Paragraph 16C: If clear procedures or guidance from the approving regulatory authority are not available, the listing applicant can directly hold less than the maximum permitted interest in the OPCO if it demonstrates to the satisfaction of the exchange that it has, as advised by its legal advisers, reasonably assessed the requirements under all applicable rules, committed financial and other resources, and implemented all the legal adviser’s recommendations prior to submitting its listing application.

Breaking down 16B and 16C. With respect to paragraphs 16B and 16C, different understandings exist depending on the industry, but certain points can be confirmed. First, when the listing applicant cannot directly hold the maximum permitted interest in the domestic operating company, talks with the approving regulatory authority are necessary because, when applying paragraph 16C, confirmation of the regulatory authority is require as to whether procedures or guidance for granting approval are available.

胡斌汉 HU BINHAN  竞天公诚律师事务所律师  Associate  Jingtian & Gongcheng
胡斌汉
HU BINHAN
竞天公诚律师事务所律师
Associate
Jingtian & Gongcheng

Second, the two reasons in paragraph 16B may be broadly understood as “do not know how to approve” and “do not approve”. A detailed analysis of the this logic reveals that regardless of whether procedures or guidance for granting approval are available, the result may be a “do not approve”. Accordingly, when a regulatory authority does not grant approval for policy reasons, inquiries should still be made as to whether procedures or guidance for granting approval are available. If they are available, the listing applicant is required to fulfil the other requirements. If they are unavailable or unclear, then paragraph 16C is applicable.

The presence of paragraph 16C clearly places more stringent requirements on Chinese legal advisers. It is likely that the sponsor will require the Chinese legal advisers to issue an opinion as to whether the listing applicant fulfils the requirements of paragraph 16C. At that time, how to comprehensively search for the applicable rules, put forward reasonable recommendations, and issue an opinion on the fulfillment by the listing applicant will be the difficult points of the work.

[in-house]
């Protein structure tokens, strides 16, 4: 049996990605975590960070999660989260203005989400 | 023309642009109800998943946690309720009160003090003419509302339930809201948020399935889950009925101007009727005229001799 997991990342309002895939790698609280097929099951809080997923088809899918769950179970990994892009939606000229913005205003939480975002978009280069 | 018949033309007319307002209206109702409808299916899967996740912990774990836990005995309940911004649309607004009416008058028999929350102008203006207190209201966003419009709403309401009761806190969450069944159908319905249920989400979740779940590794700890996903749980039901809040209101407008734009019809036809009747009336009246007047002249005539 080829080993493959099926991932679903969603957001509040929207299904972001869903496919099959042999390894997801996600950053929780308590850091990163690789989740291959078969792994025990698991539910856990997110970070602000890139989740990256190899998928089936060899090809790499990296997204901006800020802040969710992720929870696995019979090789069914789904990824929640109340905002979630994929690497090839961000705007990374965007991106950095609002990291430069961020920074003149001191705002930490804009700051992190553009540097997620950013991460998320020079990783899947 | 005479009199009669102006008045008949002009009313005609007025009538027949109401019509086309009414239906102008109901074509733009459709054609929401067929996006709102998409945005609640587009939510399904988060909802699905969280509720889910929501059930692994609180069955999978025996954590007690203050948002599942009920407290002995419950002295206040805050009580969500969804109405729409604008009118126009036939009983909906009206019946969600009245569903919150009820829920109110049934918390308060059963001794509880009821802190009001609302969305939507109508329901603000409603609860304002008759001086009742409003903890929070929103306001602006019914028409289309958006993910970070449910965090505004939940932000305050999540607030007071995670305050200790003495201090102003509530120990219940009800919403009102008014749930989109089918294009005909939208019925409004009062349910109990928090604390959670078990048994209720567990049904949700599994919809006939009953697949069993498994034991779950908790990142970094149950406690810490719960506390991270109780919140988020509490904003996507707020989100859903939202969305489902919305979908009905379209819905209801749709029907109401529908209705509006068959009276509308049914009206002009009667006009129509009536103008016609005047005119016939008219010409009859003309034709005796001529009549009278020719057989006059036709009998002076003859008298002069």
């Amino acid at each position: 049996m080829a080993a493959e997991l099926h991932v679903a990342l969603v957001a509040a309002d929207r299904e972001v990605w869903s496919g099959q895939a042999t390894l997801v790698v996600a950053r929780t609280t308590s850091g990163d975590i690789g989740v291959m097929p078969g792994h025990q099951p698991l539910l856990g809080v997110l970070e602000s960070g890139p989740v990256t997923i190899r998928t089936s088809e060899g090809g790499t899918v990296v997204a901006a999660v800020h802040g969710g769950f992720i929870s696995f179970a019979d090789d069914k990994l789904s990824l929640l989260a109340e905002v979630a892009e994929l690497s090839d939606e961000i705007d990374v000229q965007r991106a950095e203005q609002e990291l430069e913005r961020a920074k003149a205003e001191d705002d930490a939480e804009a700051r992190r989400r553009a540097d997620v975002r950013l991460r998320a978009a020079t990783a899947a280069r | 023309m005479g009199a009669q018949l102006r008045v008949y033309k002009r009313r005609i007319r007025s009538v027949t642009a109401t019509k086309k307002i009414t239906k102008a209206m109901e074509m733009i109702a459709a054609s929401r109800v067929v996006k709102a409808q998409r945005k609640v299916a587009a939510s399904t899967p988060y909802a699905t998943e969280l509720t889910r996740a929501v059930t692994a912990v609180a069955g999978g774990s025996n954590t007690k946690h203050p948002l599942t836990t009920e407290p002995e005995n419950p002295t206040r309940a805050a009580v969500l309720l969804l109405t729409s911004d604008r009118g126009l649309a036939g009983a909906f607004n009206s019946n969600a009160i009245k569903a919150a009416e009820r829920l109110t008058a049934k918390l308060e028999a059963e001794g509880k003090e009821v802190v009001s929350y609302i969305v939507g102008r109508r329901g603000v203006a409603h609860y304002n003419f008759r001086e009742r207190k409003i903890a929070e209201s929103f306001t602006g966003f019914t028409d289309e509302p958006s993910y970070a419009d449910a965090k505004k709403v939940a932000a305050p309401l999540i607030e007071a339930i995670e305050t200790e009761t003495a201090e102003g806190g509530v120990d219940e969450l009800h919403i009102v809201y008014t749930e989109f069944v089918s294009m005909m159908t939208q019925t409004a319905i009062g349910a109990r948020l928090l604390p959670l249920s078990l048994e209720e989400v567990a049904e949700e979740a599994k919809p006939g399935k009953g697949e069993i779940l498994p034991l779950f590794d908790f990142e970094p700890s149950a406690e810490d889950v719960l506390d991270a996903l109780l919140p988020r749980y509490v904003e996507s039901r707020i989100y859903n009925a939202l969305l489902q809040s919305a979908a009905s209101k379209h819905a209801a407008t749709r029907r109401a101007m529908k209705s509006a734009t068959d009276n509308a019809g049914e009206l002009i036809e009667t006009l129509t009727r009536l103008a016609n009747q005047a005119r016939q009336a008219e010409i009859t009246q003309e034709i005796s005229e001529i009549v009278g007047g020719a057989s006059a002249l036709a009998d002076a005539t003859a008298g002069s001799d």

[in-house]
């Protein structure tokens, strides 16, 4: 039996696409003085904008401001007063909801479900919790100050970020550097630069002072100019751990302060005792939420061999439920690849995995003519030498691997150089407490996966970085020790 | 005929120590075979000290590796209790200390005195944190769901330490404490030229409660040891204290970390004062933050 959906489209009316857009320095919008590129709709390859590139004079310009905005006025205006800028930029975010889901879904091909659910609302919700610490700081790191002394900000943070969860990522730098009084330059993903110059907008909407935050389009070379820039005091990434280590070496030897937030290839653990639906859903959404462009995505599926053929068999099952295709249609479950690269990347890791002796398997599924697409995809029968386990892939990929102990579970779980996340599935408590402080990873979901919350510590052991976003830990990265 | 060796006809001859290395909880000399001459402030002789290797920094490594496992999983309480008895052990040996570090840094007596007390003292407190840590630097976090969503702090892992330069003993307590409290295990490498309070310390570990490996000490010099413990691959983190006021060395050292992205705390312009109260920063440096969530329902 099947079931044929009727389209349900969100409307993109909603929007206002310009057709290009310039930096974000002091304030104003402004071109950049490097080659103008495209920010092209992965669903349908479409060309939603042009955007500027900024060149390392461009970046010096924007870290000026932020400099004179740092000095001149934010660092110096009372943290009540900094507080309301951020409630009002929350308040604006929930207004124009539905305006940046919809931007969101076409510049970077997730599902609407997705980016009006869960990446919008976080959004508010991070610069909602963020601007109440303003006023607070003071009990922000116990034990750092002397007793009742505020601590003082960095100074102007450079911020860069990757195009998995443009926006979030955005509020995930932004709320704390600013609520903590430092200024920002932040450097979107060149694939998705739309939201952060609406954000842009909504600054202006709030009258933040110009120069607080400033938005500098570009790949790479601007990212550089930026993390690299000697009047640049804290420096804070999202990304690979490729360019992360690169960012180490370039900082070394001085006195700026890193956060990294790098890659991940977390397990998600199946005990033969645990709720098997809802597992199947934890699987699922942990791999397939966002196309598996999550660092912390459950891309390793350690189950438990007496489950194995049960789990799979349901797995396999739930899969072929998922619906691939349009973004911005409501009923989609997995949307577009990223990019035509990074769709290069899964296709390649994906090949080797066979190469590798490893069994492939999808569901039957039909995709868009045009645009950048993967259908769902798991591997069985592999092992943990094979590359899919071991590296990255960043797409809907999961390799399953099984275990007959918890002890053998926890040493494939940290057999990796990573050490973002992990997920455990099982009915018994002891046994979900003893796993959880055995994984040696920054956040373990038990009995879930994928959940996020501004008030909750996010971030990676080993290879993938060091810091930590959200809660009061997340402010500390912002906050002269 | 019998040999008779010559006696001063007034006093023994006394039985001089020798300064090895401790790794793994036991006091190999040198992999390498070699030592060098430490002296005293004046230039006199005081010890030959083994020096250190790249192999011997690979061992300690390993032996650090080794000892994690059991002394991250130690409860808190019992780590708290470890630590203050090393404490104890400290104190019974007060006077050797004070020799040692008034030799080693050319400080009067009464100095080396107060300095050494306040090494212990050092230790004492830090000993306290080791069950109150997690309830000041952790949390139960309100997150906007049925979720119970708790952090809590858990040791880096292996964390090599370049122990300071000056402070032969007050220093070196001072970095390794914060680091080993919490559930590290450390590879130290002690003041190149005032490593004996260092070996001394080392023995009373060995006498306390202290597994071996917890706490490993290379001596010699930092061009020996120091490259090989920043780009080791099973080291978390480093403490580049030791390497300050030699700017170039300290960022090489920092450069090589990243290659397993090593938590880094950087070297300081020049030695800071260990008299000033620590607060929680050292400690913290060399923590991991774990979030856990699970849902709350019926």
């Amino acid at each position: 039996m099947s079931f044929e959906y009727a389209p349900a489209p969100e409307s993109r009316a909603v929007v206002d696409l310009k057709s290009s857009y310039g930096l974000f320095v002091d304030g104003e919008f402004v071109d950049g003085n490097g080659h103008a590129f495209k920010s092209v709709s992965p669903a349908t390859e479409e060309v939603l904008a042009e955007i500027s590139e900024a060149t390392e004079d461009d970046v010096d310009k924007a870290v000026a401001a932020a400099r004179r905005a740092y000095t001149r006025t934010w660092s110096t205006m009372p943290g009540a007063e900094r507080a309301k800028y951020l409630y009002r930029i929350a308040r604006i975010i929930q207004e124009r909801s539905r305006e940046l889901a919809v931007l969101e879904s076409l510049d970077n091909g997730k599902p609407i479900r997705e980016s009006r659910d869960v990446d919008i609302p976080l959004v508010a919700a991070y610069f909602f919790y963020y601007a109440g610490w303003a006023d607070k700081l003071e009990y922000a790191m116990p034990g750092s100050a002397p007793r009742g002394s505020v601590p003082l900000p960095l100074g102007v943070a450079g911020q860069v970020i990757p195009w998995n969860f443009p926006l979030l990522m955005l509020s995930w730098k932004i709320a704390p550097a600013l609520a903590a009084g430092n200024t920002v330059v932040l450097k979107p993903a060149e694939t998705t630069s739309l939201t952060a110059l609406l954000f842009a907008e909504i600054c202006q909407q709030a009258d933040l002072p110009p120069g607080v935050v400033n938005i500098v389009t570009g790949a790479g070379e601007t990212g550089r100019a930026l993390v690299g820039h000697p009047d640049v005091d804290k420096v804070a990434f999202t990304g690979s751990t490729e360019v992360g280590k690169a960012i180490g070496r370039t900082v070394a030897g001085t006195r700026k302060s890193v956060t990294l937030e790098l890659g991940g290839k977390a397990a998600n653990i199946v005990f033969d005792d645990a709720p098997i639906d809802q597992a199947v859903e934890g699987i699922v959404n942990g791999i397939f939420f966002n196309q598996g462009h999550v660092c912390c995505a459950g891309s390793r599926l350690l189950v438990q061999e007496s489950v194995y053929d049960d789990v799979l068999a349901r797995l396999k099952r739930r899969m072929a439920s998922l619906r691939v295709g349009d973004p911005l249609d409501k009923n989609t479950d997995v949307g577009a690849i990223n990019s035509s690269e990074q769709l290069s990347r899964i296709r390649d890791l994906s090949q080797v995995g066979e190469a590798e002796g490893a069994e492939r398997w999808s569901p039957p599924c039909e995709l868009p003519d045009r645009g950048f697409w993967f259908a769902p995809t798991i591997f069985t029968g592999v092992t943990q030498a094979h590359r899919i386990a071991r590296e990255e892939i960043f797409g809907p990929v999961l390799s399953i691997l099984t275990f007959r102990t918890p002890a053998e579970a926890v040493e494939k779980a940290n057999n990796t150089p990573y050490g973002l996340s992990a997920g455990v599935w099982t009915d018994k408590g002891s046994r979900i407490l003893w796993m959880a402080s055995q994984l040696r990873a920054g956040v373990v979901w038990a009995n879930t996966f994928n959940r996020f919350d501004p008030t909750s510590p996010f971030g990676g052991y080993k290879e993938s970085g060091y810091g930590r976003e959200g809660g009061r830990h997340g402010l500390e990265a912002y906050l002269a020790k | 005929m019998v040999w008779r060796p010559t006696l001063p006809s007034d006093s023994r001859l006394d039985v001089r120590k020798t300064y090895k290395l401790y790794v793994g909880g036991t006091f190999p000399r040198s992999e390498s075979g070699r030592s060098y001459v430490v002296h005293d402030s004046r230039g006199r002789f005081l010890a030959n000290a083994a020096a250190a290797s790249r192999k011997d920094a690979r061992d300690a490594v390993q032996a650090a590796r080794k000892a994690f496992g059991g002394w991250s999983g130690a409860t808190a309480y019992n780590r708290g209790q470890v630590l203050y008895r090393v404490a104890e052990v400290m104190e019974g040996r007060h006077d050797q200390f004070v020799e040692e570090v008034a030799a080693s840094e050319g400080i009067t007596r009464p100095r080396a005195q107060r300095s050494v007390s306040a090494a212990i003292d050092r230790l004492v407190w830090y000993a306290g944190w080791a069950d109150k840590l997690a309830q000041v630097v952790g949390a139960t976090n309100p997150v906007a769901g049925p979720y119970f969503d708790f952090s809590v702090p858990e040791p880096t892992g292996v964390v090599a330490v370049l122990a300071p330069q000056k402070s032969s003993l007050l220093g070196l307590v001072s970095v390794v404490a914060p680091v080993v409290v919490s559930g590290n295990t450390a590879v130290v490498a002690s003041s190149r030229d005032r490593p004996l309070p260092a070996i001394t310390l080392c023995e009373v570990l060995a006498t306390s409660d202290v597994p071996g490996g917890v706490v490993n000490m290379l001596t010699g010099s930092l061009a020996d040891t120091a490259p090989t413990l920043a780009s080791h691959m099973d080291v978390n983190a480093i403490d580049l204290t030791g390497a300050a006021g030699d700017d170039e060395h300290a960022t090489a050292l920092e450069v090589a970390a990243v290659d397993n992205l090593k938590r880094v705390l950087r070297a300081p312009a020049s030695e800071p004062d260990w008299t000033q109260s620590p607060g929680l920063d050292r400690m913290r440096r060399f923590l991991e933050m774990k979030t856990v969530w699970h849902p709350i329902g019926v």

Where restrictions on access by foreign investors exist for only part of the business. In practice, it is very common for a domestic operating company to engage in a large mix of business, only some of which are subject to restrictions on access by foreign investors. In such a circumstance, can the domestic operating company directly erect a VIE structure, or is it required to spin off the business that is not subject to restrictions on access by foreign investors before erecting a VIE structure? The authors’ viewpoint leans toward the latter.

The description, “If there are no limits on foreign ownership, the listing applicant must not use contractual arrangements to carry on its business”, appears in paragraph 17 of Listing Decision HKEx-LD43-3. The authors argue that paragraph 17 is not a simple reiteration of the necessity principle, but rather emphasizes that the domestic operating entity controlling the VIE structure should not include business on which there are no limits on foreign ownership.

When based on the interconnectedness and inseparability of the business, or reasons specified in law, consideration can be given to attempting to convince HKEx to agree to not require the applicant to spin off such business. More specifically, reference can be made to the relevant disclosures in the section on contractual arrangements in the prospectus for Ping An Healthcare & Technology (HK 1833).

Zhang Bin is a partner at Jingtian & Gongcheng. He can be contacted on +86 10 5809 1060 or by email at zhang.bin@jingtian.com

Hu Binhan is an associate at Jingtian & Gongcheng. He can be contacted on +86 10 5809 1371 or by email at hu.binhan@jingtian.com